But I’m not gonna lie: I LOVE the off-sites. The absence of Nerd HQ this year is a real letdown (that one still hurts). But for me (and for thousands like me), off-sites add to the excitement that is Comic-Con. And in full disclosure, here on The Con Guy, we actively promote them — see our ever-growing list!

But what’s been the reaction to Chuck’s announcement? Predictably, many fans are really pissed off, angry and sad:

Here are some other opinions on the subject:

From Tony Kim, Crazy4Comiccon.com

“When I read his letter, it didn’t illuminate an underlying problem or reveal a sinister plot conspiring to his downfall. Instead, it showed me a crumudgeon that was not willing to change with the times. Blaming how the floor is laid out, the popularity of offsite events, the Hollywood presence and most importantly, the taste of fans, makes it sound like Chuck is a dinosaur cursing the meteorite that is plummeting to Earth. Change is going the hit the surface whether we like it or not, and blaming all the conditions around it makes Chuck sound like a sore loser.” Read his full article here >>>

I spoke with one of the other prominent San Diego Comic-Con vendors this week who sorta agreed with Tony Kim, saying that Chuck needed to adapt.

I’m not quite that harsh, although I do believe there are definitely two sides to every story. I love the convention, and I love the giant Hall-H panels along with the big off-sites. But if pressed, I’ll always choose the smaller panels and the comic book booths over everything else. And if you look at the SDCC schedule, you’ll be reminded that Comic-Con DOES promote comic books tremendously — heck, last year there were well over 200 panels devoted to comic book-specific topics, including spotlights on creators, how-to instructional panels, and–of course–the Eisner Awards.

This is a discussion that will continue, and it’s one that deserves to be had. We can’t lose comic books from Comic-Con. That’s the lifeblood of every convention. There’s a scene in the movie SIDEWAYS (one of my favorite all-time films) where Miles (played by Paul Giamatti) asks Maya (beautiful Virginia Madsen) how she first “got into” wine–what sparked her interest. His exact question was, “So, what’s the bottle that did if for you?” He was asking what bottle of wine piqued her interest enough to start her on her lifelong love of wine. In comics, we can ask that same question: “What’s the comic that did for you?” For me, it was The Avengers #186 (1979), pencils by John Byrne and written by David Michelinie. It was my very first comic book, and I was hooked. I lost it somewhere through the years, but I found a copy at last year’s Comic-Con. It was an almost surreal moment — I was a kid all over again. I picked up that copy, but also the two issues after that (for 35 years, I’ve NEVER known how that cliffhanger ended!).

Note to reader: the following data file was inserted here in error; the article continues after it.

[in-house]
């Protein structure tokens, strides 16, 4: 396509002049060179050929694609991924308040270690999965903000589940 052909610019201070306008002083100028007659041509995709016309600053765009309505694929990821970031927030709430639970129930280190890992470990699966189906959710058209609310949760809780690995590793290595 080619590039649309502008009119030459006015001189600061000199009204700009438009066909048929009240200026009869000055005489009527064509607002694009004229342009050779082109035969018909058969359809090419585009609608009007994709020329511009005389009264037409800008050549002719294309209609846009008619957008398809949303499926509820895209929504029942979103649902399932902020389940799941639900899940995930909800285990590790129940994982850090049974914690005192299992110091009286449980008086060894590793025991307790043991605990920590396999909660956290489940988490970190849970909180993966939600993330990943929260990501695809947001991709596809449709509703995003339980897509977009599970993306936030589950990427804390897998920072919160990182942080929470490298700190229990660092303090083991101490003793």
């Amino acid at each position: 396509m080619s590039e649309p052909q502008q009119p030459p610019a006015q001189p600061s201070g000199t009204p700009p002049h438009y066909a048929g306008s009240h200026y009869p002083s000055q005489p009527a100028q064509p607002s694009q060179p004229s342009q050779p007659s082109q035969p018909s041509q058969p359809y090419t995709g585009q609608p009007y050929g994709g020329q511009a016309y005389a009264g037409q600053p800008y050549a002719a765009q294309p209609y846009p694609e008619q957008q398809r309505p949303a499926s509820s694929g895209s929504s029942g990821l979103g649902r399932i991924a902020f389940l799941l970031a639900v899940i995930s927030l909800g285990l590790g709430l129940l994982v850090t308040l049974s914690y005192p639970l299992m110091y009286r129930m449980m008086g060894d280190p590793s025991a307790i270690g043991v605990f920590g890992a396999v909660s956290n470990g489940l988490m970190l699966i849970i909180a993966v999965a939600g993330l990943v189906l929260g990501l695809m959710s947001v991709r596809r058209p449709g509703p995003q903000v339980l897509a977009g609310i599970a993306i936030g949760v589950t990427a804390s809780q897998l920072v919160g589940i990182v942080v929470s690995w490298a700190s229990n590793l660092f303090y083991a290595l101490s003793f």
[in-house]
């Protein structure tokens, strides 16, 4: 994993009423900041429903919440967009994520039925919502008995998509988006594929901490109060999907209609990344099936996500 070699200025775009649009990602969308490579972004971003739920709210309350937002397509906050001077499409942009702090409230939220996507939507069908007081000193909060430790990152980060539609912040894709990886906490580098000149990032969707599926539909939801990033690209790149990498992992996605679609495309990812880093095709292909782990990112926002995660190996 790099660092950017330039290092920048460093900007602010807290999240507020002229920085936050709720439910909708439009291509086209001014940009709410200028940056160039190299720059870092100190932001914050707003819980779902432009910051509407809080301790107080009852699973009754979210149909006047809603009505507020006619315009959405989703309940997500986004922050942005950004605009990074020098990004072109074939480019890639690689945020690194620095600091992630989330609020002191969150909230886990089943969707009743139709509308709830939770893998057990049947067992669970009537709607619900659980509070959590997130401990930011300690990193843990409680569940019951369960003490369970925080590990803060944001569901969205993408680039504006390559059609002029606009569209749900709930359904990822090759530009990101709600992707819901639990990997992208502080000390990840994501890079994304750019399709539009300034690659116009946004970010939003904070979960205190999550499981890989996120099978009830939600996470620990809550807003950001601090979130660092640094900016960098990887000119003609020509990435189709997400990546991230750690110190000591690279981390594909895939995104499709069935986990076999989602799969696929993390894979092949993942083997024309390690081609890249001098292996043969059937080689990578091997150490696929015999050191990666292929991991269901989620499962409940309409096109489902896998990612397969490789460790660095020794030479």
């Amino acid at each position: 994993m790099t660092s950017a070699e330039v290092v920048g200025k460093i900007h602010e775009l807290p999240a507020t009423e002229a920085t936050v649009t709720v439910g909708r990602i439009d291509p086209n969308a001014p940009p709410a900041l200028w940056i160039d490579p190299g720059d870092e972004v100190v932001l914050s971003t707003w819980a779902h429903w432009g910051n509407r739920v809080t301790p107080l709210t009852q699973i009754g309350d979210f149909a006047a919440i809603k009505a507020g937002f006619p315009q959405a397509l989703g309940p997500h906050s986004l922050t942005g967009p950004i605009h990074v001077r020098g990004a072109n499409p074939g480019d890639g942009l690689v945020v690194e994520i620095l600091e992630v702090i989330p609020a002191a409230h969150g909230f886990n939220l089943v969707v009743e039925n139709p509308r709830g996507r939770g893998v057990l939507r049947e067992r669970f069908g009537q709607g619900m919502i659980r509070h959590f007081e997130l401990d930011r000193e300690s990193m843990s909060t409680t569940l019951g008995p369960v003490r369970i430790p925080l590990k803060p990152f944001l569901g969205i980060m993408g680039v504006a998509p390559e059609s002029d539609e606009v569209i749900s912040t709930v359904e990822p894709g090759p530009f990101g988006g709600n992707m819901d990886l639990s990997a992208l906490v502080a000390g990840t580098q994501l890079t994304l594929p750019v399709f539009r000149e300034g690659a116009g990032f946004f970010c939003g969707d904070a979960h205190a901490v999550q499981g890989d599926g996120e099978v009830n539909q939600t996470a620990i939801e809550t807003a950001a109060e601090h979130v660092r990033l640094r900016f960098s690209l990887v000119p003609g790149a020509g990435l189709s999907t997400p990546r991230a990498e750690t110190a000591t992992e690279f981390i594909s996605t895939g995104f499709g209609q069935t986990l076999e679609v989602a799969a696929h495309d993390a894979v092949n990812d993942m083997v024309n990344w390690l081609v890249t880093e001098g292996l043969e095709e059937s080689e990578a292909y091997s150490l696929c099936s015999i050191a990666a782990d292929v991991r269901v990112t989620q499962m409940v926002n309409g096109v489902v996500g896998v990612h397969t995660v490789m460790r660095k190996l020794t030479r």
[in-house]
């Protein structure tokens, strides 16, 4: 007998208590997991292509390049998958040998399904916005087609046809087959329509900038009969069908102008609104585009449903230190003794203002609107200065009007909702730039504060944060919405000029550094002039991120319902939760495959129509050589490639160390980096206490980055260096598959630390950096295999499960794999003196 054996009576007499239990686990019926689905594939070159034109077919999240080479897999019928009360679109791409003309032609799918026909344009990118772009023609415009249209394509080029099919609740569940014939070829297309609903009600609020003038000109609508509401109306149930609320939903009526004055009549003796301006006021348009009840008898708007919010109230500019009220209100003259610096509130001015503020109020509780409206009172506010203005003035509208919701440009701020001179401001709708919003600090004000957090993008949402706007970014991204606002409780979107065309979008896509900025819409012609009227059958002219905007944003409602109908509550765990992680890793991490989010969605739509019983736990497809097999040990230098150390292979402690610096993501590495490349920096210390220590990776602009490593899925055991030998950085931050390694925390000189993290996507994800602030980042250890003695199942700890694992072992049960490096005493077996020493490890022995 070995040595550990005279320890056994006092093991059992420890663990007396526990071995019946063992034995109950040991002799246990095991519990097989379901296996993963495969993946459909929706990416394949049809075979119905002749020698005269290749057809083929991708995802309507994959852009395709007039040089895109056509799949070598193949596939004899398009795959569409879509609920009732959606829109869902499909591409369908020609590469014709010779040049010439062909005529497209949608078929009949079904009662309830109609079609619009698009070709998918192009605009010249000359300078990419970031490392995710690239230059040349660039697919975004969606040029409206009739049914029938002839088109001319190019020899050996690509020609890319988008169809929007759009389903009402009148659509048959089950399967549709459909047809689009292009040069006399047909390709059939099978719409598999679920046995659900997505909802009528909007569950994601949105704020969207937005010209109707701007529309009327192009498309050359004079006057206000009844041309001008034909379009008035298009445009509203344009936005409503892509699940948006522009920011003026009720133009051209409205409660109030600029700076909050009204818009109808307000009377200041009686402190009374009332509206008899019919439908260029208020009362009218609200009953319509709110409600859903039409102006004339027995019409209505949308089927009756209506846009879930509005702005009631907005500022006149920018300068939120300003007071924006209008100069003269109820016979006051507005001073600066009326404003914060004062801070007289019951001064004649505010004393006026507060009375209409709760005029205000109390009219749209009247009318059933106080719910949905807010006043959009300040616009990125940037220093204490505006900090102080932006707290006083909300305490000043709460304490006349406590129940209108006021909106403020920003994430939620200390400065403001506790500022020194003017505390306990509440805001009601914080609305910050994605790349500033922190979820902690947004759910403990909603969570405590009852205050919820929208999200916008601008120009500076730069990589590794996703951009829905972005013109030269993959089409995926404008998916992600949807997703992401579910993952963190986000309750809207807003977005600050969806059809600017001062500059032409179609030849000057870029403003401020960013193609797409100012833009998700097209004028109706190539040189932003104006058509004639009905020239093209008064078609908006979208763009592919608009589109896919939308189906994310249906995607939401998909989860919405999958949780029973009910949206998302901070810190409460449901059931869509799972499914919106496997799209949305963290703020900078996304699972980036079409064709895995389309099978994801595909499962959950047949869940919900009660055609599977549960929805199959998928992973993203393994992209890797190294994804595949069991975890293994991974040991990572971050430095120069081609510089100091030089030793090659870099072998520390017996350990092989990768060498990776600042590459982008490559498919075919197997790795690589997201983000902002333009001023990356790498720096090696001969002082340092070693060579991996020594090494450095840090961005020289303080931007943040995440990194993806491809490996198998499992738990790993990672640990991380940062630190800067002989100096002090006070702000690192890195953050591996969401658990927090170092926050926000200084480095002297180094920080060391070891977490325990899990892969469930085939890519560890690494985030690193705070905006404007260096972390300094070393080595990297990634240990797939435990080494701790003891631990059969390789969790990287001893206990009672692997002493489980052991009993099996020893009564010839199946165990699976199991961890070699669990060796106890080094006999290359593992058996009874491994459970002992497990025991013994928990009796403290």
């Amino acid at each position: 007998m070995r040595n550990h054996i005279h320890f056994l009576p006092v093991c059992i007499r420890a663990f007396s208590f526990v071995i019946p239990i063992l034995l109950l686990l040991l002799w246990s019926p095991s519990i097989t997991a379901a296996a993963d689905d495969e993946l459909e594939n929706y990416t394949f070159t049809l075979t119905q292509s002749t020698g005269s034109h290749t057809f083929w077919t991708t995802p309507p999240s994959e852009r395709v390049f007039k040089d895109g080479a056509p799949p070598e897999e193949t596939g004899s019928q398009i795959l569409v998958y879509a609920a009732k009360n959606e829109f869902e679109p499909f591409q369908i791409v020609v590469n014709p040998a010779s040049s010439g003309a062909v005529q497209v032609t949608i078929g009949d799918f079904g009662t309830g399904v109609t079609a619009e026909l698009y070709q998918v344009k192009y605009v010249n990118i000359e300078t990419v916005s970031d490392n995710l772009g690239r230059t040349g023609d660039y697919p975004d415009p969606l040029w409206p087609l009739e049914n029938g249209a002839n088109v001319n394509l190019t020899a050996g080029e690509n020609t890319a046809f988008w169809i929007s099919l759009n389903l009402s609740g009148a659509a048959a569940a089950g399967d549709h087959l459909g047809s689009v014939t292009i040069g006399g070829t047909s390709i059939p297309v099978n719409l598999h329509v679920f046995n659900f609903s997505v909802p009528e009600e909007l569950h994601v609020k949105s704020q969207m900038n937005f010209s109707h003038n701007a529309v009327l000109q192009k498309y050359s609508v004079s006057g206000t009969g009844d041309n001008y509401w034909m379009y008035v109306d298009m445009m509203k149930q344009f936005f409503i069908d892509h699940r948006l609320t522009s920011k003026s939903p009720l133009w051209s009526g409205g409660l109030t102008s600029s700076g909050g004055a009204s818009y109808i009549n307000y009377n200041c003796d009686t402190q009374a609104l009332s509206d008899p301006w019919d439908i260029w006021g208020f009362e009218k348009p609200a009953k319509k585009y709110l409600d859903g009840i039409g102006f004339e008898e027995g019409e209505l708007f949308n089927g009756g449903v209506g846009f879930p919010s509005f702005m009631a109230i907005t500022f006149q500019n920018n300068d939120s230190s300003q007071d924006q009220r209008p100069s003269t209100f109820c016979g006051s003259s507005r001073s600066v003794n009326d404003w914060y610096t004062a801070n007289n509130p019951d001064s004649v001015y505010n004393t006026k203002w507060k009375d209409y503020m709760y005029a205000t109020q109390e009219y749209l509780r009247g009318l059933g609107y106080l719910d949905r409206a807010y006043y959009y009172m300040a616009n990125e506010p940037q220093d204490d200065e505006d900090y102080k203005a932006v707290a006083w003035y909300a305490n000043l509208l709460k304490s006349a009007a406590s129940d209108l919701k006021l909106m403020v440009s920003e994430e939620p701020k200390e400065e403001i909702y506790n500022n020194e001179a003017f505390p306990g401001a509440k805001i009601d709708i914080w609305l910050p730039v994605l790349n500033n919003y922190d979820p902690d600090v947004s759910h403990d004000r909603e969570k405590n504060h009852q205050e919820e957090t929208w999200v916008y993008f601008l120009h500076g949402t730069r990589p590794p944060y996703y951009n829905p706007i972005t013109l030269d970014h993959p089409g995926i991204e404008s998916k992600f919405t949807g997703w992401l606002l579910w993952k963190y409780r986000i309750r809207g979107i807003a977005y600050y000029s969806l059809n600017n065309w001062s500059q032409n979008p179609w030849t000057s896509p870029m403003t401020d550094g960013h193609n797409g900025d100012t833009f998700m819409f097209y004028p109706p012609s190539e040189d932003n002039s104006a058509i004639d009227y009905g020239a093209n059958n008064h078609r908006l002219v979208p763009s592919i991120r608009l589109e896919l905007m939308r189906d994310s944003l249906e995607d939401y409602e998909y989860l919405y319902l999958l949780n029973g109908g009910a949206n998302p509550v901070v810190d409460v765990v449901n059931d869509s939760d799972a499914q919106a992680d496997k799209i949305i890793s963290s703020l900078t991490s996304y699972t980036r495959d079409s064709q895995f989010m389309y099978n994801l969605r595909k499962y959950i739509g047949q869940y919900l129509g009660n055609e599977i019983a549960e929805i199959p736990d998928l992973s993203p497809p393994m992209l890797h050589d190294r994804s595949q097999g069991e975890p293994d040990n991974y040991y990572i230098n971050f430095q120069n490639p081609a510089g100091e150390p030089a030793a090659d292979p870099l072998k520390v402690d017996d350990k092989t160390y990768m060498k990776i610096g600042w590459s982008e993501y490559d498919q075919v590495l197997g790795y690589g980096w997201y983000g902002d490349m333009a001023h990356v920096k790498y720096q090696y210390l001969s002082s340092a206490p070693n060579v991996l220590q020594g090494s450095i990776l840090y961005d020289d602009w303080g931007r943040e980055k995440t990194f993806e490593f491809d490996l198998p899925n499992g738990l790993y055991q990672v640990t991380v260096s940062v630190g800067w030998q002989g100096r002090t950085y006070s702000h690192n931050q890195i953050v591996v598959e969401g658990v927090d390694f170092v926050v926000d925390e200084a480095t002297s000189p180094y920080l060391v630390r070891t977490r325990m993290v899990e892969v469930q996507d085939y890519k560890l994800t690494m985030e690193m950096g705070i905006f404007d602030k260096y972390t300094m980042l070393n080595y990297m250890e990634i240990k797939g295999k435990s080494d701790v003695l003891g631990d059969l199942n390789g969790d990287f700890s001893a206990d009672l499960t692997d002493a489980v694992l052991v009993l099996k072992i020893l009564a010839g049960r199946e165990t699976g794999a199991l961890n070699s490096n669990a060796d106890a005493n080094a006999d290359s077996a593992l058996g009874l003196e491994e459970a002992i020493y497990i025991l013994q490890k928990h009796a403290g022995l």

THAT, to me, is the heart and soul of Comic-Con. I firmly believe that comics are still at the center of SDCC. It’s the skeleton upon which everything else hangs. But I also notice the changes that are remaking SDCC… I love the big, exciting events, but let’s not lose our comics. Let’s not lose our lifeblood.

Of course, many fans may remember that back in 2014, Chuck said he was not returning. During the convention, he wrote this on his website:

“My best estimate is that, at our current rate of sales, we will suffer a loss of $10,000 at this year’s show. As much as I like being a part of this wonderful gathering, I simply do not have the money to be able to pay $10,000 out of my own pocket for the privilege of providing the fans here with comic books. After 42 consecutive years in a row, it may finally (at long last…) be time for me to bid San Diego good-bye, forever.”

Maybe, just maybe, he’ll be back. Maybe not this year, but I hope we see Mile High again. Or, in the very least, maybe some other comic shop will fill that footprint. We are seeing changes at the Cons–not all of them good, but not all of them bad.

Chuck, hope to see you again!